Sammy still has his chipmunk tendencies. He'll hold his last bite of anything until he's presented with something better...resulting in the ejection of a soggy, chewed up ball of whateveritwas in order to make room for the new offering. Today it was trail mix, then a carrot.
We had another dance party today, Sammy has some suave moves, Gino has mastered the march, Zoe has a "special 6 year old dance", and Addie throws the hips (she gets it from her father), Jen got funky like I've never seen before.
Gino makes sure that everyone else eats his food that is too hot for him, repeatedly shoving forkful after forkful into my mouth whether I was ready or not.
Sammy will be our quarterback...he has good arm speed and accuracy with a Nerf football...catching?...not so much.
I'm stoked about the return of nap time...Sammy and Gino share my fondness for the afternoon siesta.
Gino is scared of statues (yes, and my white belly, but I already told you about that). There are two 3 foot tall Haitian carvings that he would run away from.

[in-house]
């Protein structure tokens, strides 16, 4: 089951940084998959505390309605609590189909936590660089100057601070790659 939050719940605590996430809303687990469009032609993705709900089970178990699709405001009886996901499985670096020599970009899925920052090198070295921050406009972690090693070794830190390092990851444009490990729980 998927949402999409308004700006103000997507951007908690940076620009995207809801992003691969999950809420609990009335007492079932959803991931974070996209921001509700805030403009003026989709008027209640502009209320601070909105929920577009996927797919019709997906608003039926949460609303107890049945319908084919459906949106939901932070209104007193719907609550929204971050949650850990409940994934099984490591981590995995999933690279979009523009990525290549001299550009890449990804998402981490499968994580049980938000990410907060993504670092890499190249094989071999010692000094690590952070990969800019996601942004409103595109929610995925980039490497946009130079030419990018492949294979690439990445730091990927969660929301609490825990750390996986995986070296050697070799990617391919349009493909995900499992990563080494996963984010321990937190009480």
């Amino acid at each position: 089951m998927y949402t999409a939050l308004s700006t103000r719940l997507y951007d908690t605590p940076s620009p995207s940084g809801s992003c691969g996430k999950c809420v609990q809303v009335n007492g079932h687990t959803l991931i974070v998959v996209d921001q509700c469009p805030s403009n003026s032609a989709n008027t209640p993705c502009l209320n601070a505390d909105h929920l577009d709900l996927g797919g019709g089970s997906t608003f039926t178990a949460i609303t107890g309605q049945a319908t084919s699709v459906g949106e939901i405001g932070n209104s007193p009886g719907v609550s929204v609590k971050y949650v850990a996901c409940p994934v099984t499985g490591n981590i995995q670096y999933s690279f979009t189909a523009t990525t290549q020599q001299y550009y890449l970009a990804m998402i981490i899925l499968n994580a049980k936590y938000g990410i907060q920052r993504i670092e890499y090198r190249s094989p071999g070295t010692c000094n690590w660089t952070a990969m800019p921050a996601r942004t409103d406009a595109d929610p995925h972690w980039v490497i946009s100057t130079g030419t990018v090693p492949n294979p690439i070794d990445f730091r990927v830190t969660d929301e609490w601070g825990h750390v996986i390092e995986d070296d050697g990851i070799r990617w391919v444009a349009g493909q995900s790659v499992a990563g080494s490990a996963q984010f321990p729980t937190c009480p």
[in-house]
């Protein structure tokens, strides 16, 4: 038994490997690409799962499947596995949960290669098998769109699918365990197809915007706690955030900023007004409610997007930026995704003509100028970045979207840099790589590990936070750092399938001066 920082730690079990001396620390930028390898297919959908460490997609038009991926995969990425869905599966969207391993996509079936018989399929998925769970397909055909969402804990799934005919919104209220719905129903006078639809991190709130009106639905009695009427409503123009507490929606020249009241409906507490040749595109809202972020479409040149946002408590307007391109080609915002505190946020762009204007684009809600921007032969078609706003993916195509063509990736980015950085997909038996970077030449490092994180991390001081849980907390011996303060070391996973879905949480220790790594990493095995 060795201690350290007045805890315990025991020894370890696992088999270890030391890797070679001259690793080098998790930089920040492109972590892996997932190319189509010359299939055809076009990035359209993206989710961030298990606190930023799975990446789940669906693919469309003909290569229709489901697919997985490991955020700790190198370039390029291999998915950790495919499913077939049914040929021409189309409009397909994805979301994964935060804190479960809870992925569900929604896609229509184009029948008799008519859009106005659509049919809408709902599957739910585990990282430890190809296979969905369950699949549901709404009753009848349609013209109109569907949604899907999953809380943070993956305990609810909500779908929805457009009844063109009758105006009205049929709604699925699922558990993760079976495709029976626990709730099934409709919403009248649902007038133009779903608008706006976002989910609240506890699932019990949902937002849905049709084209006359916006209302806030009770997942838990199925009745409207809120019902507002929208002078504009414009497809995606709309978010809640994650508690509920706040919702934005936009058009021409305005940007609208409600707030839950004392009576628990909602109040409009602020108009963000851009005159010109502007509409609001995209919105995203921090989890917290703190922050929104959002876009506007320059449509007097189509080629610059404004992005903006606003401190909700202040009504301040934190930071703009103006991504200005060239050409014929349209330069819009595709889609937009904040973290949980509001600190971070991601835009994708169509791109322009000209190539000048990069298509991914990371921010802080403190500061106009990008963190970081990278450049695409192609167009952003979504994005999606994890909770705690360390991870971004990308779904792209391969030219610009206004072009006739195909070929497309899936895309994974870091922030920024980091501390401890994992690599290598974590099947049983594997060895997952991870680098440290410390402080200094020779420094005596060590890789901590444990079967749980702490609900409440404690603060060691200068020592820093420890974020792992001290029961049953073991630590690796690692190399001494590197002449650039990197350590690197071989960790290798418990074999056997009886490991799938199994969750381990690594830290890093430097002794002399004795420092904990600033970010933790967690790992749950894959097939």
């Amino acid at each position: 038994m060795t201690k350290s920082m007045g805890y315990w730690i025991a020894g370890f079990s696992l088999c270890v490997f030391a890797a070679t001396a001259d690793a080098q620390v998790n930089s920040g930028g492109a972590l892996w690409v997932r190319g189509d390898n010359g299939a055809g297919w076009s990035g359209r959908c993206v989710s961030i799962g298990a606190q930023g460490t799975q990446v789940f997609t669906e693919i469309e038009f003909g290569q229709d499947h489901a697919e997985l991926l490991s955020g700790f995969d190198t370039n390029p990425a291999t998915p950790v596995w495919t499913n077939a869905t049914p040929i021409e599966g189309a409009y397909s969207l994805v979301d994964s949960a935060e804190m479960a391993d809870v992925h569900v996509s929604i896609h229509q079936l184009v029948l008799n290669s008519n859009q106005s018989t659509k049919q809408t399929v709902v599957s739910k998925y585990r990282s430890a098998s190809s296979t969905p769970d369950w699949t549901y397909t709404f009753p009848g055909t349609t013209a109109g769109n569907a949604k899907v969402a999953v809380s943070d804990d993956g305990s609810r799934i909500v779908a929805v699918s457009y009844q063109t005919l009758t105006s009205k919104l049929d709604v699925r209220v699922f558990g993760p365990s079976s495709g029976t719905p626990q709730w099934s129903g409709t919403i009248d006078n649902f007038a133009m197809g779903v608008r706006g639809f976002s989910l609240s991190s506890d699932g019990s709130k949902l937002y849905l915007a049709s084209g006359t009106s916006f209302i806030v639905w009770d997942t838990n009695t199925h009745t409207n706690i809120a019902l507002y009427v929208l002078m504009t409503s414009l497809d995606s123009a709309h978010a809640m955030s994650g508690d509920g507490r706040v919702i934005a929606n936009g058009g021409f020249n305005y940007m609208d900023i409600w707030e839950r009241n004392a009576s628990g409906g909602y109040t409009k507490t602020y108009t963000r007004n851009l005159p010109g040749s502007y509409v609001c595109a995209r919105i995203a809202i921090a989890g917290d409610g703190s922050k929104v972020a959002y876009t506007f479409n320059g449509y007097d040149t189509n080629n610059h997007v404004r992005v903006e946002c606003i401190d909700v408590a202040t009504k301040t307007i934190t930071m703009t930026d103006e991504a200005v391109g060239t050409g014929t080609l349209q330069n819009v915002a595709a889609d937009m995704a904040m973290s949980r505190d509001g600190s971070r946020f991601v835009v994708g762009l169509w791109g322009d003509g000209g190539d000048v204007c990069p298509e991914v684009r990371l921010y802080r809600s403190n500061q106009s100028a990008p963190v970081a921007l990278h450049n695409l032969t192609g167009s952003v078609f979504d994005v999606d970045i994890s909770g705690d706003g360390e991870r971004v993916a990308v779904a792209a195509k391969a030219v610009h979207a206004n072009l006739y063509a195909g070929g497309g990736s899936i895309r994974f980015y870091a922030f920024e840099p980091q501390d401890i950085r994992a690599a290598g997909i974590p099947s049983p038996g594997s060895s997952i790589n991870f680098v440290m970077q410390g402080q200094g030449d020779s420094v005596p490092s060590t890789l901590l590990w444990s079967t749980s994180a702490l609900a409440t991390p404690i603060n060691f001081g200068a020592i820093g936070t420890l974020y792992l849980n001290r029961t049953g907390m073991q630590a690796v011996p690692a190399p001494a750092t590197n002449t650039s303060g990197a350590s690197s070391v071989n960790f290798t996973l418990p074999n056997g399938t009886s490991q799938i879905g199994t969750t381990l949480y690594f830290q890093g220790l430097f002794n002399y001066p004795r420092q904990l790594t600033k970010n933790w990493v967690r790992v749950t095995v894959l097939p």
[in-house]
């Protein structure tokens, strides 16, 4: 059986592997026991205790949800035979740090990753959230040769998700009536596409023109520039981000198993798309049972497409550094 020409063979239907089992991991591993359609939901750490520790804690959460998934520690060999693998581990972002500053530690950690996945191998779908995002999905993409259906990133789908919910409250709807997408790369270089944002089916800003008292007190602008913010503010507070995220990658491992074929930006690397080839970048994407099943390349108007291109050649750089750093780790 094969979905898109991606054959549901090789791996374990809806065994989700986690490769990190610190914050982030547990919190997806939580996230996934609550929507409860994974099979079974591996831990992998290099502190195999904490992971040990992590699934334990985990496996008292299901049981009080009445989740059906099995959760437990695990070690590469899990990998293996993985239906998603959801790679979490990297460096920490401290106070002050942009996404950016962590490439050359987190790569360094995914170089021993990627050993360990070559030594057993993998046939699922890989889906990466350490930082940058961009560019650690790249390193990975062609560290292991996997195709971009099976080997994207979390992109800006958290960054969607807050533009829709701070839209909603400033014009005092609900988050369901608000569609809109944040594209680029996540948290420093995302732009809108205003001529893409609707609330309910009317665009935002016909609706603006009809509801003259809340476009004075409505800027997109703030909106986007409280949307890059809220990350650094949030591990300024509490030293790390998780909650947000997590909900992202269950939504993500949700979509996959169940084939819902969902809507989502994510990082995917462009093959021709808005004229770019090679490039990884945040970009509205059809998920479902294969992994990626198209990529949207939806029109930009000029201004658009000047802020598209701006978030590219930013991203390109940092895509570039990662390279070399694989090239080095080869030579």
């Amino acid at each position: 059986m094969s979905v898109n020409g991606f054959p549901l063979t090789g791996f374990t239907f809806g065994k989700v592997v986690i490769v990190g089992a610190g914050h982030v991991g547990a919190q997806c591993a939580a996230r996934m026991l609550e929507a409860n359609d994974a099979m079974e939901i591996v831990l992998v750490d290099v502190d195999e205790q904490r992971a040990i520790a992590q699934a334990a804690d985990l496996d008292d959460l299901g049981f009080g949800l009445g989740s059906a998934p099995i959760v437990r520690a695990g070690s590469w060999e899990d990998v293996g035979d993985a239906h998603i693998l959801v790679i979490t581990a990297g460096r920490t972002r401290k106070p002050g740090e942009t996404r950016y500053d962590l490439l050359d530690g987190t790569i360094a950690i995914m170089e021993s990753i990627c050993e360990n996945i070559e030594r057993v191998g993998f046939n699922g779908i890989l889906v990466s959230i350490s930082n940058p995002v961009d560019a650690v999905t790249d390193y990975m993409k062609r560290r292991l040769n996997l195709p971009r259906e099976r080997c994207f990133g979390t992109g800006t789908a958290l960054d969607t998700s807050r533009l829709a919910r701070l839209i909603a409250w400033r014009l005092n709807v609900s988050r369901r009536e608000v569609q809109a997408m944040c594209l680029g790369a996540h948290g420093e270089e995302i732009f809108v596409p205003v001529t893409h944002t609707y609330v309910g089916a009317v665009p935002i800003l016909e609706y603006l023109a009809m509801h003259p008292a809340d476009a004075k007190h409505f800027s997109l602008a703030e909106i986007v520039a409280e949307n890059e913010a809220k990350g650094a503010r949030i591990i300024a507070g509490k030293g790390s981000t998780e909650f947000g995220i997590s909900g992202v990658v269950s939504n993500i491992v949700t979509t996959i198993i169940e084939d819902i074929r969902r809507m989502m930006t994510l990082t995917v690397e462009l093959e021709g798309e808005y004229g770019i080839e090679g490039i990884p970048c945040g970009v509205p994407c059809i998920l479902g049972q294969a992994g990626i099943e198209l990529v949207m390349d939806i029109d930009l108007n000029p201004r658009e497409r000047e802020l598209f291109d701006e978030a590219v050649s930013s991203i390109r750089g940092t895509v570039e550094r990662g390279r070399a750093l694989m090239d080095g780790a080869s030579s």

Gino has a sleepy routine of pulling his belly button and sucking in his bottom lip. Sammy just cries when you put him down.
Addie said tonight, "I'm going to sleep by myself tonight.". She went and tucked her brothers in, laid down next to them....and a minute later she was in our bed asking for someone to lay down with her.
Zoe got a bloody nose...by accident...it wasn't my fault...promise...it was the trampoline...and maybe had something to do with a 210 pound man jumping with a 6 year old...but that's all I'm saying.
We're learning all about generators, inverters, stacks of car batteries for power....and sweating through the night.